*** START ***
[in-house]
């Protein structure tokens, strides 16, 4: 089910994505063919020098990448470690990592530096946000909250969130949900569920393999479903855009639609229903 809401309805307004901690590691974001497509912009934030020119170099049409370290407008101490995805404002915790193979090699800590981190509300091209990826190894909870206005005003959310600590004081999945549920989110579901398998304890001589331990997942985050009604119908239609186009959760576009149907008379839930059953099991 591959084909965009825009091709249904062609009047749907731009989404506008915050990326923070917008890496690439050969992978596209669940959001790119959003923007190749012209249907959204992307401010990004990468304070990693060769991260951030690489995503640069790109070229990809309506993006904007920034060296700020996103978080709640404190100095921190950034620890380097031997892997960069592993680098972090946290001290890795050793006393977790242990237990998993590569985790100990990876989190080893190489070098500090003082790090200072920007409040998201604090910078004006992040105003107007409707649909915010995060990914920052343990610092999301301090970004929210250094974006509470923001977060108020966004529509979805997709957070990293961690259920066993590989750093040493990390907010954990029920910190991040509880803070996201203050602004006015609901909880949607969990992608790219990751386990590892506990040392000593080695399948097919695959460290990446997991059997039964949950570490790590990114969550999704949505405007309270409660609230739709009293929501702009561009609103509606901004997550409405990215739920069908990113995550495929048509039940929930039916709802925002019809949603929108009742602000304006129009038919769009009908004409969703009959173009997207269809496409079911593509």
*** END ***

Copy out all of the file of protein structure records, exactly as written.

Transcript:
[in-house]
């Protein structure tokens, strides 16, 4: 089910994505063919020098990448470690990592530096946000909250969130949900569920393999479903855009639609229903 809401309805307004901690590691974001497509912009934030020119170099049409370290407008101490995805404002915790193979090699800590981190509300091209990826190894909870206005005003959310600590004081999945549920989110579901398998304890001589331990997942985050009604119908239609186009959760576009149907008379839930059953099991 591959084909965009825009091709249904062609009047749907731009989404506008915050990326923070917008890496690439050969992978596209669940959001790119959003923007190749012209249907959204992307401010990004990468304070990693060769991260951030690489995503640069790109070229990809309506993006904007920034060296700020996103978080709640404190100095921190950034620890380097031997892997960069592993680098972090946290001290890795050793006393977790242990237990998993590569985790100990990876989190080893190489070098500090003082790090200072920007409040998201604090910078004006992040105003107007409707649909915010995060990914920052343990610092999301301090970004929210250094974006509470923001977060108020966004529509979805997709957070990293961690259920066993590989750093040493990390907010954990029920910190991040509880803070996201203050602004006015609901909880949607969990992608790219990751386990590892506990040392000593080695399948097919695959460290990446997991059997039964949950570490790590990114969550999704949505405007309270409660609230739709009293929501702009561009609103509606901004997550409405990215739920069908990113995550495929048509039940929930039916709802925002019809949603929108009742602000304006129009038919769009009908004409969703009959173009997207269809496409079911593509």